Volker Kauder: ‘Europe is Our Future’
Volker Kauder, 62, is the head of the parliamentary group of Chancellor Angela Merkel’s conservatives. In a SPIEGEL interview, he defines his party’s red lines in the euro bailout efforts and warns against hasty changes to the constitution in response to the euro crisis.
SPIEGEL: Mr. Kauder, the center-left Social Democratic Party (SPD), the largest opposition party, is telling Germans that the euro crisis can’t be resolved without shared debt liability. Why don’t Chancellor Angela Merkel’s Christian Democratic Union (CDU) and its Bavarian sister party, the Christian Social Union (CSU) — have the courage to tell people the truth?
Volker Kauder: The reason is very simple: With us (in power), there won’t be this kind of liability. Euro bonds don’t solve a single problem. In order to re-establish the confidence of the markets, each euro-zone member country needs to put its budget in order by itself. Incidentally, I doubt whether this is the Social Democrats’ last word. They were first for euro bonds, and then against them. Now they’re apparently for them again.
SPIEGEL: It’s not just the SPD. Even Finance Minister Wolfgang Schäuble of the CDU has indicated that he could imagine having euro bonds as long as there were shared EU fiscal policies, as well. Is he right?
Kauder: It worries me that the answers we must now find for solving the crisis in the short term are mixed up with questions about the future that must be answered somewhere down the road. Of course one could talk about euro bonds if the European Union were to become a state like Germany someday. But in that case, those would also be sovereign bonds and not euro bonds. But that isn’t our vision for the European Union, and things won’t reach that point, either.
SPIEGEL: Are you saying that your vision for the European Union differs from that of the finance minister?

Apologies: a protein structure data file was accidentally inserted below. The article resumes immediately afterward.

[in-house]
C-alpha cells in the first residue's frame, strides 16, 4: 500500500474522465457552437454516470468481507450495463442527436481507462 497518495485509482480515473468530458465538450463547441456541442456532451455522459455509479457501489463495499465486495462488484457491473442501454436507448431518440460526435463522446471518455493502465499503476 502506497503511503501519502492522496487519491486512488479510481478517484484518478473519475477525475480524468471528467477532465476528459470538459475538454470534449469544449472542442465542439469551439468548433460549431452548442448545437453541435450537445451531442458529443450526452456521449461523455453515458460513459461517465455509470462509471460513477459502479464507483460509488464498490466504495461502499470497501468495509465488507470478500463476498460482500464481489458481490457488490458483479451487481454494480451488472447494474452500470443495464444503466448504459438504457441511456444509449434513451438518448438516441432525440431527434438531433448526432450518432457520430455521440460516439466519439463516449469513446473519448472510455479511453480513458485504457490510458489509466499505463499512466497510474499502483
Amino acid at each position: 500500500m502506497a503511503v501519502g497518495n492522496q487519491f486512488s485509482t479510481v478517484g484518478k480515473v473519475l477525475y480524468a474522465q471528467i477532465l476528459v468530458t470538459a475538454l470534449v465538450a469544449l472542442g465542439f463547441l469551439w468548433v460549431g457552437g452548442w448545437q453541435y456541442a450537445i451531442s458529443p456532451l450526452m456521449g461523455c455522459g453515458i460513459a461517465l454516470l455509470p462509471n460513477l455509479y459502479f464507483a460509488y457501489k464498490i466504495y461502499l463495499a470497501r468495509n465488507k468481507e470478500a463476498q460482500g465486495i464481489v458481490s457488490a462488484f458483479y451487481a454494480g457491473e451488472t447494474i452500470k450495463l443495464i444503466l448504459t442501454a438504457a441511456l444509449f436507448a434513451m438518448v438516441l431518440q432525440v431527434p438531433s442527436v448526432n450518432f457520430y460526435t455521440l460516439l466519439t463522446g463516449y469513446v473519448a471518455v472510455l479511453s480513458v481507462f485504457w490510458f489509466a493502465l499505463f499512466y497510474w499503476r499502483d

Kauder: No, I’m an ardent supporter of the European Union. The EU is the greatest project of my generation. Our key goal was to not have any more wars. Thanks to the EU, we’ve achieved that. Today, Europe is also our future. For future generations, in particular, a strong EU can be a kind of life insurance policy — in a world in which the emerging countries of Asia are becoming more powerful competitors. But, at the same time, I say that it’s not enough to simply call for more European integration as the answer to the crisis. The steps leading to a strong EU have to be well thought-through.
SPIEGEL: In the fall, the heads of the main EU institutions will present reform proposals. These state that if a euro-zone member country plans on making new expenditures that will increase its overall debt, the euro-zone finance ministers must first approve them.
Kauder: I have my doubts about that. In the EU, we won’t get to this centralized budget planning for all members so quickly. However, we need to reiterate yet again that national budgets must adhere to strict stability rules. And, more than anything, I can imagine seeing an independent authority monitoring whether these rules are observed.
SPIEGEL: Who could assume this job?
Kauder: A special chamber of the European Court of Justice, for example, or the European Court of Auditors. That would entail a tightening of the now agreed-upon fiscal pact that could considerably strengthen faith in EU solidarity.
SPIEGEL: There have also been other proposals, such as ones calling for the direct election of the European Commission president or creating the position of an EU finance minister.